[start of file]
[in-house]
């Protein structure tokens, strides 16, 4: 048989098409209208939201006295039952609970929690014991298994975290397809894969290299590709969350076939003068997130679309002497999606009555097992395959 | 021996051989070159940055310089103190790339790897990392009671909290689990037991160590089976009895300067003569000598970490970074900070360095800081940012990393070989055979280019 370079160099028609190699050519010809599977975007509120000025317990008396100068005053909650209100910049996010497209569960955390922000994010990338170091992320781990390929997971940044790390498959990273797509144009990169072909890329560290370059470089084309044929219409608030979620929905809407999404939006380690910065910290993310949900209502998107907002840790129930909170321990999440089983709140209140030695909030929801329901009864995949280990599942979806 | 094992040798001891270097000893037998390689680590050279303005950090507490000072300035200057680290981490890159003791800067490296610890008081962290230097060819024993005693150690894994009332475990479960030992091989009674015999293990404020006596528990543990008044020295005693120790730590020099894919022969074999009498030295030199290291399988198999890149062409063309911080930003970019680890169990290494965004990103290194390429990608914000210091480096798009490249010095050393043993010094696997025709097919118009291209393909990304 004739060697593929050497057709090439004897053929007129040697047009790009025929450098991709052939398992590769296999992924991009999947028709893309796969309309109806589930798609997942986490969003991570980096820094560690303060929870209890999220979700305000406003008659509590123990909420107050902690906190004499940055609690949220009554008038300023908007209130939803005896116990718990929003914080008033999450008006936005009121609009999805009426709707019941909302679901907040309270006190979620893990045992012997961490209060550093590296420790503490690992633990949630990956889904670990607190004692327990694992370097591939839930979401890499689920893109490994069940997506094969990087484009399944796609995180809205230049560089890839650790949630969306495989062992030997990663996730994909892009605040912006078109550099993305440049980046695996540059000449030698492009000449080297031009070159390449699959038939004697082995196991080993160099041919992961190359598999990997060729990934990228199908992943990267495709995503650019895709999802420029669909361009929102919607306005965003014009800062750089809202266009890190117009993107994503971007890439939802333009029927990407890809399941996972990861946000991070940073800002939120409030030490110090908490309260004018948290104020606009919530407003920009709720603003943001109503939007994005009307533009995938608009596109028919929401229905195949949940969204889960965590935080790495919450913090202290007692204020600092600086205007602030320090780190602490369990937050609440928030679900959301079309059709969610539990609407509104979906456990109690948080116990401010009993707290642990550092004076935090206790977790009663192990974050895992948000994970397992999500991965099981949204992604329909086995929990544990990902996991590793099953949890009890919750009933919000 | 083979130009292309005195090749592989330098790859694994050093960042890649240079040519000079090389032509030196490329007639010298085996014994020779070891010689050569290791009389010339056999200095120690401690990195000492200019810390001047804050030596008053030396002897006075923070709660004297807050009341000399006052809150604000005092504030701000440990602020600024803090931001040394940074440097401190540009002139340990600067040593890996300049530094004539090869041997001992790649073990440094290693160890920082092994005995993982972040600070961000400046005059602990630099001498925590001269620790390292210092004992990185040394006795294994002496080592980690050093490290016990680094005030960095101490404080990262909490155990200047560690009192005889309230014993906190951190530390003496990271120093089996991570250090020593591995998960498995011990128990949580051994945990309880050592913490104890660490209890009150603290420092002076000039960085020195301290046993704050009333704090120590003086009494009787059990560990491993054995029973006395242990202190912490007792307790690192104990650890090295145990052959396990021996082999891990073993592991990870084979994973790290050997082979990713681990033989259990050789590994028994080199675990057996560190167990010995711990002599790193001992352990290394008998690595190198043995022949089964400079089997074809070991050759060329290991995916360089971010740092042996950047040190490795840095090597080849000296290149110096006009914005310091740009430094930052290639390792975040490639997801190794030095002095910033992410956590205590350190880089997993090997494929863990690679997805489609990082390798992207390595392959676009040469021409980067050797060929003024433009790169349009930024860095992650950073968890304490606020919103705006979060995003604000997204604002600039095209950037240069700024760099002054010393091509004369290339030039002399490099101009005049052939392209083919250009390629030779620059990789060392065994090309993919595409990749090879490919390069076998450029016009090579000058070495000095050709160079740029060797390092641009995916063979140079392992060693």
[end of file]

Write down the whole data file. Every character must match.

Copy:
[in-house]
């Protein structure tokens, strides 16, 4: 048989098409209208939201006295039952609970929690014991298994975290397809894969290299590709969350076939003068997130679309002497999606009555097992395959 | 021996051989070159940055310089103190790339790897990392009671909290689990037991160590089976009895300067003569000598970490970074900070360095800081940012990393070989055979280019 370079160099028609190699050519010809599977975007509120000025317990008396100068005053909650209100910049996010497209569960955390922000994010990338170091992320781990390929997971940044790390498959990273797509144009990169072909890329560290370059470089084309044929219409608030979620929905809407999404939006380690910065910290993310949900209502998107907002840790129930909170321990999440089983709140209140030695909030929801329901009864995949280990599942979806 | 094992040798001891270097000893037998390689680590050279303005950090507490000072300035200057680290981490890159003791800067490296610890008081962290230097060819024993005693150690894994009332475990479960030992091989009674015999293990404020006596528990543990008044020295005693120790730590020099894919022969074999009498030295030199290291399988198999890149062409063309911080930003970019680890169990290494965004990103290194390429990608914000210091480096798009490249010095050393043993010094696997025709097919118009291209393909990304 004739060697593929050497057709090439004897053929007129040697047009790009025929450098991709052939398992590769296999992924991009999947028709893309796969309309109806589930798609997942986490969003991570980096820094560690303060929870209890999220979700305000406003008659509590123990909420107050902690906190004499940055609690949220009554008038300023908007209130939803005896116990718990929003914080008033999450008006936005009121609009999805009426709707019941909302679901907040309270006190979620893990045992012997961490209060550093590296420790503490690992633990949630990956889904670990607190004692327990694992370097591939839930979401890499689920893109490994069940997506094969990087484009399944796609995180809205230049560089890839650790949630969306495989062992030997990663996730994909892009605040912006078109550099993305440049980046695996540059000449030698492009000449080297031009070159390449699959038939004697082995196991080993160099041919992961190359598999990997060729990934990228199908992943990267495709995503650019895709999802420029669909361009929102919607306005965003014009800062750089809202266009890190117009993107994503971007890439939802333009029927990407890809399941996972990861946000991070940073800002939120409030030490110090908490309260004018948290104020606009919530407003920009709720603003943001109503939007994005009307533009995938608009596109028919929401229905195949949940969204889960965590935080790495919450913090202290007692204020600092600086205007602030320090780190602490369990937050609440928030679900959301079309059709969610539990609407509104979906456990109690948080116990401010009993707290642990550092004076935090206790977790009663192990974050895992948000994970397992999500991965099981949204992604329909086995929990544990990902996991590793099953949890009890919750009933919000 | 083979130009292309005195090749592989330098790859694994050093960042890649240079040519000079090389032509030196490329007639010298085996014994020779070891010689050569290791009389010339056999200095120690401690990195000492200019810390001047804050030596008053030396002897006075923070709660004297807050009341000399006052809150604000005092504030701000440990602020600024803090931001040394940074440097401190540009002139340990600067040593890996300049530094004539090869041997001992790649073990440094290693160890920082092994005995993982972040600070961000400046005059602990630099001498925590001269620790390292210092004992990185040394006795294994002496080592980690050093490290016990680094005030960095101490404080990262909490155990200047560690009192005889309230014993906190951190530390003496990271120093089996991570250090020593591995998960498995011990128990949580051994945990309880050592913490104890660490209890009150603290420092002076000039960085020195301290046993704050009333704090120590003086009494009787059990560990491993054995029973006395242990202190912490007792307790690192104990650890090295145990052959396990021996082999891990073993592991990870084979994973790290050997082979990713681990033989259990050789590994028994080199675990057996560190167990010995711990002599790193001992352990290394008998690595190198043995022949089964400079089997074809070991050759060329290991995916360089971010740092042996950047040190490795840095090597080849000296290149110096006009914005310091740009430094930052290639390792975040490639997801190794030095002095910033992410956590205590350190880089997993090997494929863990690679997805489609990082390798992207390595392959676009040469021409980067050797060929003024433009790169349009930024860095992650950073968890304490606020919103705006979060995003604000997204604002600039095209950037240069700024760099002054010393091509004369290339030039002399490099101009005049052939392209083919250009390629030779620059990789060392065994090309993919595409990749090879490919390069076998450029016009090579000058070495000095050709160079740029060797390092641009995916063979140079392992060693």